As the Liberal government continues campaigning in Newfoundland on Tuesday morning, leader Justin Trudeau announced that if re-elected, they would put more money in parent’s pockets to help them during the first year of their children’s lives.
Trudeau’s platform for families includes a promise to pay $1,000 more by boosting Canada Child Benefit (CCB) by 15% for kids under one-year, and making paternal and maternal benefits tax-free.
The Liberals would also introduce a 15-week leave for adoptive parents.
“Every parent knows that raising a child is expensive, especially the first year,” said Trudeau. “With all they have on their shoulders get to make ends meet is the last thing new parents should have to worry about. That is why we will be there for the families, so that they can be there for their children. ”
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As parents, our kids always come first. But we know that raising a family is expensive, so we’ve been working hard to help make it more affordable for you. Stay tuned today for a new way we’ll help parents make ends meet and care for your kids. pic.twitter.com/TB7EUQK7eA
— Justin Trudeau (@JustinTrudeau) September 16, 2019
Trudeau continues to say that these measures for new parents are important, and that the Liberals will work during the first year of their mandate to establish a “guaranteed paid family leave.”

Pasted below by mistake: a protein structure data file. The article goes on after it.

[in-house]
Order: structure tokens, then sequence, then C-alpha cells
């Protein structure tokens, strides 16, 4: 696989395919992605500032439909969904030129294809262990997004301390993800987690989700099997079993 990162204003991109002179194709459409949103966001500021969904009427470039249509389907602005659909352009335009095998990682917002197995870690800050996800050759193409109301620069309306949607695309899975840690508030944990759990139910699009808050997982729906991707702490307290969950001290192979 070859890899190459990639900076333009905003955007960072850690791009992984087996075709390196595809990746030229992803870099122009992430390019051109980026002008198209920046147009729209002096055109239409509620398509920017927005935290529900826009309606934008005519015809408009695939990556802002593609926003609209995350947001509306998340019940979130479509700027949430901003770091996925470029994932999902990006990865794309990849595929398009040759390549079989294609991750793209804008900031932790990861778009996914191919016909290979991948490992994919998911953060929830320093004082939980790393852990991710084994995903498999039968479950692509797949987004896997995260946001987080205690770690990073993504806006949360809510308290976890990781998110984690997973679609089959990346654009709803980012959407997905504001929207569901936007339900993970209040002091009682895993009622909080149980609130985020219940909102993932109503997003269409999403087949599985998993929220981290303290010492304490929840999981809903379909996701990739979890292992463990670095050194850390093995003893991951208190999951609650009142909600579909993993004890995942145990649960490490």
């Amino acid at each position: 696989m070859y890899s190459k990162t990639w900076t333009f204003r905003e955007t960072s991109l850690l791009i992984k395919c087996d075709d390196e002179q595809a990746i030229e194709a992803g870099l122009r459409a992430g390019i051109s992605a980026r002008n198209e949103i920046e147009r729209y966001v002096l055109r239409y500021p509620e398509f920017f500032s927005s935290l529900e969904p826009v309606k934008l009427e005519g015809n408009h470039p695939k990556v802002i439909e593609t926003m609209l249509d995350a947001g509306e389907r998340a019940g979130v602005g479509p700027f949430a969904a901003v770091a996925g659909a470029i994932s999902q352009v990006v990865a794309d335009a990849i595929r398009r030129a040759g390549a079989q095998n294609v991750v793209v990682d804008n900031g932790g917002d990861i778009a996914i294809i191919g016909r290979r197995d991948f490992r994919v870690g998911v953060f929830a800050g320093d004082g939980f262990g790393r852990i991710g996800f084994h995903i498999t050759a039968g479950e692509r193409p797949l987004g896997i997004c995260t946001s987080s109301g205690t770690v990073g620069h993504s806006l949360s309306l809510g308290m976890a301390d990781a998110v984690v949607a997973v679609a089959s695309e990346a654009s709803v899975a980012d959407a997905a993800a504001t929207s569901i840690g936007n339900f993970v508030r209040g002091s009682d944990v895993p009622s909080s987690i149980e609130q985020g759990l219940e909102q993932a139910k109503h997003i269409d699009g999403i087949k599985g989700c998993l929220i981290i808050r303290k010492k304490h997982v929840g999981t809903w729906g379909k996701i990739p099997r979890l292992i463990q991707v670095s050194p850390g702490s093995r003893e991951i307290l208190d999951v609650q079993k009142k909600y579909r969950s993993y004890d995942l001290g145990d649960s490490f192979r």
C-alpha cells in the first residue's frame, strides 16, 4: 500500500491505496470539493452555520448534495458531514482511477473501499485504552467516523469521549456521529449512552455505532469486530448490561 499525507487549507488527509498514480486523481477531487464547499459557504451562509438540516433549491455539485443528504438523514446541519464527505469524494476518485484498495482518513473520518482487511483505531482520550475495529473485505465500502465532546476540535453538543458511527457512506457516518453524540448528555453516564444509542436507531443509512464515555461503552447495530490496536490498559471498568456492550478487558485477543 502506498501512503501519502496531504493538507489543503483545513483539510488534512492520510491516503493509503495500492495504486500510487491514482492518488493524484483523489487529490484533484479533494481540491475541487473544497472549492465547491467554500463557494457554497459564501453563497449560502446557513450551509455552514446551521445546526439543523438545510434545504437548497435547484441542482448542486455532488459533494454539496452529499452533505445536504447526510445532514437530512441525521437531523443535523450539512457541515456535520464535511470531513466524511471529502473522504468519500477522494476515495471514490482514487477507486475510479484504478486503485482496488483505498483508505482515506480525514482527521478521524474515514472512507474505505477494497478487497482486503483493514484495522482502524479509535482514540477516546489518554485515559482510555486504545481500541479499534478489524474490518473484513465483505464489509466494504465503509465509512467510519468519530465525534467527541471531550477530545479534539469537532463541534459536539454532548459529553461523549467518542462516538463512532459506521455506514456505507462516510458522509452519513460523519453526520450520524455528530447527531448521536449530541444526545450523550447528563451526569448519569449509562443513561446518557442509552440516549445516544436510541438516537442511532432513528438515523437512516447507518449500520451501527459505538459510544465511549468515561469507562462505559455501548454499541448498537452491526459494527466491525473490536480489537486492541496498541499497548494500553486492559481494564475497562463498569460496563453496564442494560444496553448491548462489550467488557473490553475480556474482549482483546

The Liberals describe this as “an ambitious program which will ensure that parents who do not qualify for paid leave through the employment insurance (EI) or who do not get enough, either because they are between jobs, earn little, or have not worked enough hours, receive a guaranteed income during the first year of their child’s life.”
On Monday, Conservative leader Andrew Scheer announced two tax credits for children’s activities. The Children’s Fitness Tax Credit would allow parents to claim up to $1,000 per child for expenses related to fitness or sports. As well as the Children’s Arts and Learning Tax Credit, which gives parents up to $500 per child for arts-related expenses.
The Conservative government also promised to boost the Registered Education Savings Plan (RESP), with the government’s contribution rising from 20% to 30% for every dollar invested up to $2,500 a year.